Health News Horrors | Reader's Digest

Health News Horrors

Here's a roundup of the health news that made us stop, spit out our coffee, and read twice.

By Teresa Dumain from Reader's Digest Magazine | June 2012

Health News HorrorsIllustration by David Pohl
Horror Headline: Kids Go Under the Knife For Cosmetic Surgery

Plastic surgeon gave daughter breast implants: You read that right. California-based plastic surgeon Michael Niccole performed a breast augmentation on his daughter Brittani, now 23, when she turned 18—a gift for her birthday. (He also did her nose job a few years later.) His other daughter, Charm, went under her father’s knife at age ten to change her outie belly button (that she hated) to an innie. Today, the girls, who are both adopted, get regular Botox injections, among other procedures.

Grown-ups are no strangers to crazy cosmetic procedures, of course. Some men unhappy with their stature are going to great lengths to stand taller, opting for a leg-lengthening procedure that’s sometimes used in children whose legs are at unequal lengths, according to ABC’s 20/20. How it’s done: Surgeons break the leg bone in two and implant a telescopic rod, which then pulls the bones apart at a rate of about one millimeter a day. New bone then regenerates around the rod. The procedure is expensive (one Florida surgeon charges about $85,000), and the recovery involves months of demanding and painful physical therapy.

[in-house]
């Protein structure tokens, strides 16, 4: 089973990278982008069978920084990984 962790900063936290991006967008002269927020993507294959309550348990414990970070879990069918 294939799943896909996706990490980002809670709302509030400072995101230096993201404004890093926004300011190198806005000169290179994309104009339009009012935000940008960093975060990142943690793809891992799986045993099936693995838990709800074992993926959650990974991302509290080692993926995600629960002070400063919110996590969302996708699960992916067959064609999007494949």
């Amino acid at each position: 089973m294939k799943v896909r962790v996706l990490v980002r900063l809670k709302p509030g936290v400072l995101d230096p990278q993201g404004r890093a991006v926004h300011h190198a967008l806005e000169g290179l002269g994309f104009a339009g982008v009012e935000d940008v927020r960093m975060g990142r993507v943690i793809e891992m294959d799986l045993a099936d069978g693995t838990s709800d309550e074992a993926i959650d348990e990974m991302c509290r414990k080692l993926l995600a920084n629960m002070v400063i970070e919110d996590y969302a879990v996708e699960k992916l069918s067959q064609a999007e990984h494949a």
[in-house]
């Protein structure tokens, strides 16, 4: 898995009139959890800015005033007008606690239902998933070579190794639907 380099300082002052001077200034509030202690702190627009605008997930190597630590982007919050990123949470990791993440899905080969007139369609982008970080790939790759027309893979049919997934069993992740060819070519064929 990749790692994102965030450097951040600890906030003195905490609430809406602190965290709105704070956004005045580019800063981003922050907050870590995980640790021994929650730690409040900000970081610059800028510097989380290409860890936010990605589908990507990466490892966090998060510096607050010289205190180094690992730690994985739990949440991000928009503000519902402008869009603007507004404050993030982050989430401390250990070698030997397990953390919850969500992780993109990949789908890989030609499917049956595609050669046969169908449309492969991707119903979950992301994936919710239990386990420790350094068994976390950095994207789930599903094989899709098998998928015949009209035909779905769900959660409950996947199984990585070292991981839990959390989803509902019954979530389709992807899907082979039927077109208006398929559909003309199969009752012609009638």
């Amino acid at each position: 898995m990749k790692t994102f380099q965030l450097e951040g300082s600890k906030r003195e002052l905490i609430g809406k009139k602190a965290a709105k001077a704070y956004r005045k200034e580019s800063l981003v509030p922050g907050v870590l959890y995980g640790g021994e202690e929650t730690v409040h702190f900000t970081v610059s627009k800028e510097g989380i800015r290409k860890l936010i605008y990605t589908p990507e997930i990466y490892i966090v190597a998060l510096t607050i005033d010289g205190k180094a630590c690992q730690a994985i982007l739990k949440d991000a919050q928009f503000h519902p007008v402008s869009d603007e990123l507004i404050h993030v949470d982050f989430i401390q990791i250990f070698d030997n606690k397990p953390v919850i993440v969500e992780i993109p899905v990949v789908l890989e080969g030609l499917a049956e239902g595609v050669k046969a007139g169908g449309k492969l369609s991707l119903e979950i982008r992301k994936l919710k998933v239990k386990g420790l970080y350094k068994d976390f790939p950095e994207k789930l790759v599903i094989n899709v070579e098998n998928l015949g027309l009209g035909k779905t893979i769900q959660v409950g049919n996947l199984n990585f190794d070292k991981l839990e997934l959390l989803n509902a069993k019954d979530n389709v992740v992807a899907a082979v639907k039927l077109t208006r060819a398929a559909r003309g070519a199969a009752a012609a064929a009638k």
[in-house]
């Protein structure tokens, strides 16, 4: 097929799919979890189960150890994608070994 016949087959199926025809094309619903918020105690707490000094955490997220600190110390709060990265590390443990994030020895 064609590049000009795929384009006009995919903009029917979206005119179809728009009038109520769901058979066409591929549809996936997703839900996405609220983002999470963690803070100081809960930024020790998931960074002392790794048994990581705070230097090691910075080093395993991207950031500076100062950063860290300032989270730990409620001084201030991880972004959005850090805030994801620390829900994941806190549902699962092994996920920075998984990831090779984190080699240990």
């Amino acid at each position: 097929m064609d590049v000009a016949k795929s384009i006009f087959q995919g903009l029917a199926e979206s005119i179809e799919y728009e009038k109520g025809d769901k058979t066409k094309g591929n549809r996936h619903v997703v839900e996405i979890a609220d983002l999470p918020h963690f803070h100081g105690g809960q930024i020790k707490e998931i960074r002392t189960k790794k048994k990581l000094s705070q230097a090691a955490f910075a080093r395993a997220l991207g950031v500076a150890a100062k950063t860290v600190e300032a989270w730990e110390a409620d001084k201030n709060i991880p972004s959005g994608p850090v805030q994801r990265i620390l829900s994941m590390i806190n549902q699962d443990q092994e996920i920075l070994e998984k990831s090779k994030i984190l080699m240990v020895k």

Horror Headline: Supply of Lifesaving Drugs Dwindling

Cancer drugs, anesthetics, and even crash cart meds are just a few on the ever-growing list of drugs in short supply across hospitals nationwide. The number of drug shortages has tripled since 2005, hitting a record high last year. Manufacturing problems, quality issues, and low profits all contribute to the shortages, which can be life-threatening. Rebecca Robinson, 37, was being treated with the chemotherapy drug Doxil for angiosarcoma, a rare blood vessel cancer that spreads to other organs, reported Time. Doxil stalled her cancer with minimal side effects—until July 2011, when her hospital ran out of it. Doctors switched her to another kind of chemo, but her cancer continued to spread; they’ve since tried two more drugs, both of which have triggered nasty side effects and, so far, have not arrested the spread of her cancer.

  • Your Comments

    • Hdanieldonato

      well, sometimes or most of the time patients are just mere specimens for these hospitals…

    • http://www.facebook.com/arshamsray Shams Aci

      Comment / Opinion / Concern:

      Physicians must care to handle their patients expertly, responsibly, devotedly and dependably, not so ignorantly that the after effect of the patients’ physical condition  improves rather than that (physical condition) deteriorates. The prospective patients too must  choose dependable physicians having bright history of their medical practice of years, not of just days or months.

        – A.R.Shams’s ‘Creative Living Spirit’ Reflection Moral Message Press & Online Publications.